Mosley’s long been busy making up his own mad cast of deeply driven characters, beginning with Devil’s Easy Rawlins, whose series ran for 11 L.A. summers. In that creation’s considerable wake came Fearless Jones, Socrates Fortlow and, most recently, Leonid McGill, who first started tampering trouble in 2009’s The Long Fall and seconded his emotion in last year’s Known to Evil. But all of the above are either good guys or bad guys (in the eyes of the law anyway), and their life is riddled with crime. With The Last Days of Ptolemy Gray (Riverhead) though, Mosley’s given us a regular guy, and the result is philosophic in proportion. Don’t get me wrong, the inner city streets still steam with splendidly sordid story, the just do so by going deep beneath the pavement.
On the poppier side of crime, 2010’s roster also includes a veritable who’s who of bestsellers, three of whom got Florida somewhere in their fiber. Thrillist types will have already taken to James Grippando’s eight volume run starring Miami criminal defense attorney Jack Swyteck. And while that series ended in ’08, the settings in which Grippando has written his three subsequent standalones has remained the same. Money to Burn (HarperCollins) might be booked in the Big Bad Apple, but the words hit the page right here in sunny South FLA.
Brad Meltzer is another who prefers slinging his words from our sinfully delicious stretch of sand, in his case Aventura. His Heroes for My Son (HarperCollins) isn’t set there, of course (with 52 notables ranging from Dr. Seuss to Mr. Rogers, it’s kinda set everywhere), but it’s a cinch his son calls the place home.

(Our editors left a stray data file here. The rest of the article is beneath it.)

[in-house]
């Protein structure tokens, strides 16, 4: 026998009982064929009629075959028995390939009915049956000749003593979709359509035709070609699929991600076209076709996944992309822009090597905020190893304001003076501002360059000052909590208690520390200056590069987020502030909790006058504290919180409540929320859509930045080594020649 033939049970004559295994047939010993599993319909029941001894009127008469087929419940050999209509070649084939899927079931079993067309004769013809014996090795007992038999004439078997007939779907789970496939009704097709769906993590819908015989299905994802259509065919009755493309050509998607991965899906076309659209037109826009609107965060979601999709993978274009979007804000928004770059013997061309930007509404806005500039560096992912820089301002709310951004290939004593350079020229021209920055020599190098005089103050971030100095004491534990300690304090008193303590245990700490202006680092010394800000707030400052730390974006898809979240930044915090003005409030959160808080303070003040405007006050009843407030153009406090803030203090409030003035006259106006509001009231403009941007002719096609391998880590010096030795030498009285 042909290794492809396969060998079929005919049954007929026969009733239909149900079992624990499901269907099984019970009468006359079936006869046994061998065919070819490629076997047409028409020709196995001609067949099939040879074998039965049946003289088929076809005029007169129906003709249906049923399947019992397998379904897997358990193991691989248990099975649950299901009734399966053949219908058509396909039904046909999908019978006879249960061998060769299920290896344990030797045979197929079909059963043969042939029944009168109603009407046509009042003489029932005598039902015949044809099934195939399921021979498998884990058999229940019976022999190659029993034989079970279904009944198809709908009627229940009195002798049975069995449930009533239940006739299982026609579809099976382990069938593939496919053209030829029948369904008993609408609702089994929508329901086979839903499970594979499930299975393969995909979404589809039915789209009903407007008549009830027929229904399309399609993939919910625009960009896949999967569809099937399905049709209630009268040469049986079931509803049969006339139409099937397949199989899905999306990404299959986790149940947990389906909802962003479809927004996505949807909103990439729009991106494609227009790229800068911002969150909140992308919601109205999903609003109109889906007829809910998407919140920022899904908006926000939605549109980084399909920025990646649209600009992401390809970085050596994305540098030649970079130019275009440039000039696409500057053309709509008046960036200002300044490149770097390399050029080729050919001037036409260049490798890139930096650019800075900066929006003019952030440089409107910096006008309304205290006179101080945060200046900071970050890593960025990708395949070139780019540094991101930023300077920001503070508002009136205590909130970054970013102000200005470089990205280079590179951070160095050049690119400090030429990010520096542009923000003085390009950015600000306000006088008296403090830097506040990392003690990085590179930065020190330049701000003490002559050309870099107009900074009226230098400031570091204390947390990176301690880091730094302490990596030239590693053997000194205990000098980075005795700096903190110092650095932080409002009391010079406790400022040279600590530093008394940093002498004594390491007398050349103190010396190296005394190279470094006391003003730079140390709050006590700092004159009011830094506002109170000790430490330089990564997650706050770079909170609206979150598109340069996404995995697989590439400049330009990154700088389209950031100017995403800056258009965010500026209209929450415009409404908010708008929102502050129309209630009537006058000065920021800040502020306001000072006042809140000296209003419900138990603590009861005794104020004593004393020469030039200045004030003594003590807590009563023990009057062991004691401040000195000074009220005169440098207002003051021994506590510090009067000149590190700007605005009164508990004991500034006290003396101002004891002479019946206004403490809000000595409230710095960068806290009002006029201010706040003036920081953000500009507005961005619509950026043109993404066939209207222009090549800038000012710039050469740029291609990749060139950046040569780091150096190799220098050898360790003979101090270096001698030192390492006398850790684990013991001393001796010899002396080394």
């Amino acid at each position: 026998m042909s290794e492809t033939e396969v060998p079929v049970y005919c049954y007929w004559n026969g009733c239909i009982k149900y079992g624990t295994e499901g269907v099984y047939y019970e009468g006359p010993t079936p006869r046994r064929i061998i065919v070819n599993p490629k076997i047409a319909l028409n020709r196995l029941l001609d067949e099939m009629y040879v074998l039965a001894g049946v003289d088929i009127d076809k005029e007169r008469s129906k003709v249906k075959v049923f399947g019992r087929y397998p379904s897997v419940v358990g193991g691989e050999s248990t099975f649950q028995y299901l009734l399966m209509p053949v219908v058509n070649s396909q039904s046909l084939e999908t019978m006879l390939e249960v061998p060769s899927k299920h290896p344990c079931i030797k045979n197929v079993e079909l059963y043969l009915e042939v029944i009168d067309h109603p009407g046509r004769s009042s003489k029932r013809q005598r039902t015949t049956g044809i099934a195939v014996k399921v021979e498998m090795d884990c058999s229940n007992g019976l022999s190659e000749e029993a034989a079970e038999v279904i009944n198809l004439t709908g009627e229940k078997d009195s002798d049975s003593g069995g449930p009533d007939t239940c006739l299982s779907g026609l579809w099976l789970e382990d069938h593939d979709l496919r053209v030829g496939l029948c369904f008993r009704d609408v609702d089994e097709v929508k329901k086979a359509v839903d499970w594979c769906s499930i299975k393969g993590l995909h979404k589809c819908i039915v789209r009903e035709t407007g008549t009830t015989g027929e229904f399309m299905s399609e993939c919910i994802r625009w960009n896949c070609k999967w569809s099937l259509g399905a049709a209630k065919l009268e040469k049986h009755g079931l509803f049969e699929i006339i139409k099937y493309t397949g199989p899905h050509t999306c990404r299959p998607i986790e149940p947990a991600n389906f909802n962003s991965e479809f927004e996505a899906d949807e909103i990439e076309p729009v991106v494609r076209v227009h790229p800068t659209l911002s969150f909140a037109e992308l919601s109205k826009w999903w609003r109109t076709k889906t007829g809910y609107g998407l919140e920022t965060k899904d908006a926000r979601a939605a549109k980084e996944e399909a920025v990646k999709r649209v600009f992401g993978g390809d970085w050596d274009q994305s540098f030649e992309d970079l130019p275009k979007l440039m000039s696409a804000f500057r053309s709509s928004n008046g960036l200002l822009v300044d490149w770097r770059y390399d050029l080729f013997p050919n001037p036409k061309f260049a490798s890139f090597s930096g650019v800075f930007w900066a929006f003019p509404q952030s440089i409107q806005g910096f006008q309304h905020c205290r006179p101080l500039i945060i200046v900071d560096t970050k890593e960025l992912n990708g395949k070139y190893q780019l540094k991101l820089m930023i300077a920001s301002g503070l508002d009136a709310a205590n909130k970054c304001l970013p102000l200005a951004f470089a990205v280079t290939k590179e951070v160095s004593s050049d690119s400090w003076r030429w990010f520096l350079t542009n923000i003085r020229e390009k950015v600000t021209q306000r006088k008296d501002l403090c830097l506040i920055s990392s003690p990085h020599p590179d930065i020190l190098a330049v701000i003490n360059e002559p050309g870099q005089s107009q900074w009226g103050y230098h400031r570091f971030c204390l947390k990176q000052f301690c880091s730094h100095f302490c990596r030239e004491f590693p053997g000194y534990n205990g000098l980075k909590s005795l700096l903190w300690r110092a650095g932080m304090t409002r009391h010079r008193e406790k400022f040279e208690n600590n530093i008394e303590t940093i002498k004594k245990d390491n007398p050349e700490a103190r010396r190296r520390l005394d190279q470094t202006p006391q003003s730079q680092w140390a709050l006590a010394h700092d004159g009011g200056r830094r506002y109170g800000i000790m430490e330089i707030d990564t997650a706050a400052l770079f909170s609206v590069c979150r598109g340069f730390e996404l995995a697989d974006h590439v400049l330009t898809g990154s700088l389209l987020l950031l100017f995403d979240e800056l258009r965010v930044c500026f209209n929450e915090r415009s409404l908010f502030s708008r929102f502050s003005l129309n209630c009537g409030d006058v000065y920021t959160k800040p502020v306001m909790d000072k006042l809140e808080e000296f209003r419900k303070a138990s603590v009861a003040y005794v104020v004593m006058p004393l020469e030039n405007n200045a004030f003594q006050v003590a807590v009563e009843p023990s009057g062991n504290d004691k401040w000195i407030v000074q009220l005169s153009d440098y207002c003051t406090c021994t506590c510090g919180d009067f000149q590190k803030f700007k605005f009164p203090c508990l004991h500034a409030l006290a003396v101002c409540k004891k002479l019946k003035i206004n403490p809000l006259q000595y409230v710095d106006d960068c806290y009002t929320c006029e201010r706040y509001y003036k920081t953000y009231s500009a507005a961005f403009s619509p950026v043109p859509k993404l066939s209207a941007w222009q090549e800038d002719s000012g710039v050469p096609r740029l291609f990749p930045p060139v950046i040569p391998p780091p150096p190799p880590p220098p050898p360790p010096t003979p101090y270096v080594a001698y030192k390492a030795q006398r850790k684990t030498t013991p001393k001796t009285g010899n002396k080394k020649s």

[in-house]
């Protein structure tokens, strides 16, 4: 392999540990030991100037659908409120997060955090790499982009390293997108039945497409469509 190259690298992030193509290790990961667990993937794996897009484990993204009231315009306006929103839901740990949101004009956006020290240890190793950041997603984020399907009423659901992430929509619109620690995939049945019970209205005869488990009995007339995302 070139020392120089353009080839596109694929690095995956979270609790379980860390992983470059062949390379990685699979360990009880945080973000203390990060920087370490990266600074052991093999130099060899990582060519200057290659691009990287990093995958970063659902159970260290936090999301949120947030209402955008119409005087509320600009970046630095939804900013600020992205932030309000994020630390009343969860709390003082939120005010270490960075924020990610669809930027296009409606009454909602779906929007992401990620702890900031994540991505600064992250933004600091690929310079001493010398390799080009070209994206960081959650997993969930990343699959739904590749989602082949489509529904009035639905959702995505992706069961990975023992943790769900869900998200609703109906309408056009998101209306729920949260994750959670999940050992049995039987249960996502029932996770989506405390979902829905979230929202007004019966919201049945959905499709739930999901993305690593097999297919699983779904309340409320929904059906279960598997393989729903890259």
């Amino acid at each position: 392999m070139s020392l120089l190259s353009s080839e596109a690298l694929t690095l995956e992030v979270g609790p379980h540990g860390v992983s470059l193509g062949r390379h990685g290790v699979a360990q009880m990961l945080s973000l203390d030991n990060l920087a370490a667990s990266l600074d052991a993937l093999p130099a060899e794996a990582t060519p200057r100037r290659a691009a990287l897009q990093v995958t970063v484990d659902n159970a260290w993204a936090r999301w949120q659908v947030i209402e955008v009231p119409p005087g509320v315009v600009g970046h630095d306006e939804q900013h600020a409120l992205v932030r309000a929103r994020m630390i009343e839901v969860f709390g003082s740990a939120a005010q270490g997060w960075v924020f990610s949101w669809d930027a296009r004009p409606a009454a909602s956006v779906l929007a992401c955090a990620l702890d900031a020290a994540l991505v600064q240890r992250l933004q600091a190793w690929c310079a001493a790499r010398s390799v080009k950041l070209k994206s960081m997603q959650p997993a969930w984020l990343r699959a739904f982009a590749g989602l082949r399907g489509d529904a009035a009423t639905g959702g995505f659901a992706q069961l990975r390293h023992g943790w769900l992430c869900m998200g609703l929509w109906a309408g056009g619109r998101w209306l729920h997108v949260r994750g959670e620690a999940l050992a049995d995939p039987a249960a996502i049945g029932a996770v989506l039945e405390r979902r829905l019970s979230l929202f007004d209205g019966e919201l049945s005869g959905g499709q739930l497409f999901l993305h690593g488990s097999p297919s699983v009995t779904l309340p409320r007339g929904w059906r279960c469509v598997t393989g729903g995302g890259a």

Too bad the folks behind Dexter don’t have quite the same respect for place, because if they had the TV version of Jeff Lindsay’s creation would not just be set in South Florida, it’d be filmed here as well. Alas the cast now does their creeping in L.A. and I for one have cast the show off my favorites list. Of course it’s not Lindsay’s fault (not that I know of anyway). The writer still lives down here, and he has kept his serial killer down here too. So there’s no excuse to not to did Dexter is Delicious (Random House).
The other two of the five crime-sided bestsellers are Ridley Pearson and Scott Turow. Pearson’s known to co-write and play with Dave Barry, so he gets a South Florida pass. And besides Idaho lawman Walt Fleming, the star of his In Harm’s Way (Putman), belongs just where Pearson’s placed him. Turow, on the other hand, doesn’t have a grain of South Florida sand in him; he’s got chops though, and quite a track record to boot. With Innocent (Grand Central Publishing) catching up with the cast of his billion-selling Presumed Innocent it’s a bet that record is bound to be broken.
Naturally crime isn’t nearly the only subject on the Book Fair agenda. There will be great moments in sound (Patti Smith, Greil Marcus, Alex Ross) and vision (John Waters, Chip Kidd), and equally great moments in history (Ron Chernow, Jonathan Eig, Sebastian Junger, Simon Winchester, T. J. Stiles) and literary fiction (Aimee Bender, Myla Goldberg, Brock Clarke, Michael Cunningham, Dave Eggers, Jonathan Franzen). There will food and drink too, with South Beach Wine and Food Festival head Lee Brian Schrager and his celebrity chef cookbook. And yes, there will be legend. No, I don’t mean George W. Bush, who’s inexplicably opening this year’s Fair. I mean Pat Conroy, Gay Talese, Carlos Fuentes and Salman Rushdie, any one of whom could be a Fair unto themselves.